At sea with nearest neighbours

This article has photo gallery Published on LSIS Jayson Tufrey (author and photographer)

Location(s): Darwin, Northern Territory

Topic(s): Exercise KAKADU

Members of Her Majesty's Papua New Guinean Ship (HMPNGS) Moresby ship's company are debriefed by the Commanding Officer, Lieutenant Collen Yaperth (centre), while Chief Petty Officer Paul Norton observes, after a fire exercise during Exercise Kakadu 2016. (photo: LSIS Jayson Tufrey)
Members of Her Majesty's Papua New Guinean Ship (HMPNGS) Moresby ship's company are debriefed by the Commanding Officer, Lieutenant Collen Yaperth (centre), while Chief Petty Officer Paul Norton observes, after a fire exercise during Exercise Kakadu 2016.

HMA Ships Glenelg, Albany and Armidale have been spending time sailing in-company with our closest Commonwealth neighbours in the Arafura Sea as part of Exercise KAKADU.
 
Her Majesty’s Papua New Guinean Ships (HMPNGS) Seeadler and Moresby, are Pacific Class Patrol Boats based at Papua New Guinea’s Naval Base on Manus Island, and are conducting officer of the watch manoeuvres ensuring safe ship handling, engineering casualty control drills, man overboard exercises and gunnery serials with the Australian warships.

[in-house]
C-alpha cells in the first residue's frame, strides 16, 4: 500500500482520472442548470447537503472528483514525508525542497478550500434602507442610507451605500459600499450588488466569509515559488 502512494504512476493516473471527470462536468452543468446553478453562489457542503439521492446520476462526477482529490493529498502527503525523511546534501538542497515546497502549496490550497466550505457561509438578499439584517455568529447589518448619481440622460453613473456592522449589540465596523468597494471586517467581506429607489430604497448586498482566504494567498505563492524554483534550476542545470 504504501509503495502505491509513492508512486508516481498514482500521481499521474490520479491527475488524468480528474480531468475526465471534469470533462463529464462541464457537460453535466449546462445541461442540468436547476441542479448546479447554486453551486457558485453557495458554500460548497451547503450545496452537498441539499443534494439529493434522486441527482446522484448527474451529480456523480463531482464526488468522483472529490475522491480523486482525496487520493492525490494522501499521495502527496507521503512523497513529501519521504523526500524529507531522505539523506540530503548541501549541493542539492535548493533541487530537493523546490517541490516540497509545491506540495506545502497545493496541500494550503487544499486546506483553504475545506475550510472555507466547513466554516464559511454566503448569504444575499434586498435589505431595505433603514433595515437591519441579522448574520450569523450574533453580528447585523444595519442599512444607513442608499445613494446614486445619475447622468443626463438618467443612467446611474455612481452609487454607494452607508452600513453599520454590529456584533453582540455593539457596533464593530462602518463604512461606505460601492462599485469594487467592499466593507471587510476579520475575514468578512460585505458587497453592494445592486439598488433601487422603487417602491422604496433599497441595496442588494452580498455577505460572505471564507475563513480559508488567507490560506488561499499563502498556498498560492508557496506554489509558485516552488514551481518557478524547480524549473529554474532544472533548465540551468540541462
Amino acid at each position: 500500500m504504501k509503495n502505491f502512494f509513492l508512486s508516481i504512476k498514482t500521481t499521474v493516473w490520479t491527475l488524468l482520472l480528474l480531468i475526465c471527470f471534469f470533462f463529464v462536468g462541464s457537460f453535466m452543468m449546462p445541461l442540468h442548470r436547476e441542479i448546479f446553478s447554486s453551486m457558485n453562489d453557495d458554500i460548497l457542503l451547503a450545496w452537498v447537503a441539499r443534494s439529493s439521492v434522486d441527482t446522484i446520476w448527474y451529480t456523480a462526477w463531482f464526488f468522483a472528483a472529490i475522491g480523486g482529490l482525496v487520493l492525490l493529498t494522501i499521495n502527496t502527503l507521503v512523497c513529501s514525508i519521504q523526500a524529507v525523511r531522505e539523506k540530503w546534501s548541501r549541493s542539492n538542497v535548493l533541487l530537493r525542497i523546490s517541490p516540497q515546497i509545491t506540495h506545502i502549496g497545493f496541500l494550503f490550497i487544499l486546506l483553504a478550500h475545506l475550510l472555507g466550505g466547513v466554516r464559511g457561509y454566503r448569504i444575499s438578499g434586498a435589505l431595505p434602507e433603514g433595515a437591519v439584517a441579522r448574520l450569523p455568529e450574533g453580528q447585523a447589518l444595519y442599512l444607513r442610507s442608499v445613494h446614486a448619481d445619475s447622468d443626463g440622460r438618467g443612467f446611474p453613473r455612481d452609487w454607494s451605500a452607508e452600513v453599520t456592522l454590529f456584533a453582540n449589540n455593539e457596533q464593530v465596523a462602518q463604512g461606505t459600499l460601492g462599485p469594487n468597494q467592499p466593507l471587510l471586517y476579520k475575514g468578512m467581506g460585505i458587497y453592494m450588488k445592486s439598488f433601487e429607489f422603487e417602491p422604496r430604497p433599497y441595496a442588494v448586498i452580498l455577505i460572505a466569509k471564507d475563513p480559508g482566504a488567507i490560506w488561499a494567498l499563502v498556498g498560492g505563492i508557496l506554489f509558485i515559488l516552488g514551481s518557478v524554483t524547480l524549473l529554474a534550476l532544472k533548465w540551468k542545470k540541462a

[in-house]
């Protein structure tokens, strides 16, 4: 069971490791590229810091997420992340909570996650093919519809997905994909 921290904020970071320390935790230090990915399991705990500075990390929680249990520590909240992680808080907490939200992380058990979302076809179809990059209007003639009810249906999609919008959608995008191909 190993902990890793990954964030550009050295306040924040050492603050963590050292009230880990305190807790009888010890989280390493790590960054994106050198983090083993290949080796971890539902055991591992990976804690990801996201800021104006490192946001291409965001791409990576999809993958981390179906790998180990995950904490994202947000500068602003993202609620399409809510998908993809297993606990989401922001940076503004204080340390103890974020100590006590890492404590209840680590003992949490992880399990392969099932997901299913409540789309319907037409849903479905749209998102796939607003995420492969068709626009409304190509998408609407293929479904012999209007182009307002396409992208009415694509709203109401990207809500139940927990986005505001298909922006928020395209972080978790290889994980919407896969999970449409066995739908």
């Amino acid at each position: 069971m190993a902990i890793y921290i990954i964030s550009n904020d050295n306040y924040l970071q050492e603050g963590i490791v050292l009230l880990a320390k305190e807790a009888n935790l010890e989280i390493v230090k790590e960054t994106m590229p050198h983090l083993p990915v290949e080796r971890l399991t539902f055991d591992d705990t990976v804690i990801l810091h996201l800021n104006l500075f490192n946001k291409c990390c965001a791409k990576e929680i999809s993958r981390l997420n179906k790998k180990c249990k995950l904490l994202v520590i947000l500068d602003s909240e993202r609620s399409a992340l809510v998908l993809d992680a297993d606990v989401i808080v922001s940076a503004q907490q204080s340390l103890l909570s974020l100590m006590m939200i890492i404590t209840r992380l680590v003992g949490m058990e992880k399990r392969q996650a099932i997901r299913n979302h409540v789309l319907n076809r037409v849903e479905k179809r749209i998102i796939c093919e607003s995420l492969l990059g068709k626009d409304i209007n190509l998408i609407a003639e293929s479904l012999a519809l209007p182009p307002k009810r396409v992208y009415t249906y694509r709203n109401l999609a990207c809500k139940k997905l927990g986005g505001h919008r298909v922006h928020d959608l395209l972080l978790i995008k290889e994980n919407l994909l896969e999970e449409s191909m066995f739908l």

Commanding Officer HMPNGS Moresby, Lieutenant Collen Yaperth, said he has participated in many KAKADU exercises in the past and enjoys coming back regularly to Australia.
 
“We get a lot out of these biennial exercises. These are opportunities to develop our seaman officer skills, gain a better understanding of fleet work and tactical manoeuvres,” he said.
 
“There is always the possibility we will be called upon to work with the Australian Navy for any number of reasons, so it is great to know we can integrate quickly should we need to.
 
“Most of our officer training is done in Australia so many of our procedures are the same,” Lieutenant Collen Yaperth said.
 
Lieutenant Yaperth said working in company with the international fleet at KAKADU presented many challenges and at the same time rewarding.
 
“When working in a combined fleet environment, we have to ensure we are in the right place at the right time and following the correct procedures,” he said.
 
“As the Commanding Officer, I can provide a fantastic training opportunity for the younger officers coming through the ranks. It is rewarding to see the increase in the crew’s skill level as we progress through the graduated program in the exercise.
 
“The highlight has been participating in the officer of the watch manoeuvres with six or more ships in company. That is not something we get to do in Papua New Guinea and it is wonderful to have so many navies working together to practise these essential skills.”
 
Australia’s Sea Training Group is traditionally utilised to prepare crews for an operational deployment. For Exercise KAKADU, the team has embarked in international vessels to ensure serials run smoothly, and work with our regional partners to ensure safety between nations.
 
Chief Petty Officer Boatswain Paul Norton said the Sea Training Group’s role was to train, coach and mentor.
 
“We’re on board to alleviate any communications issues that may arise from misinterpretation of tactical orders.
 
“I’ve been impressed with the professionalism of their crews. We operate in substantially similar ways which helps with running operations in our region.
 
“The Papua New Guinean crew has also been great fun, they enjoy a good laugh while honing the craft of war fighting.”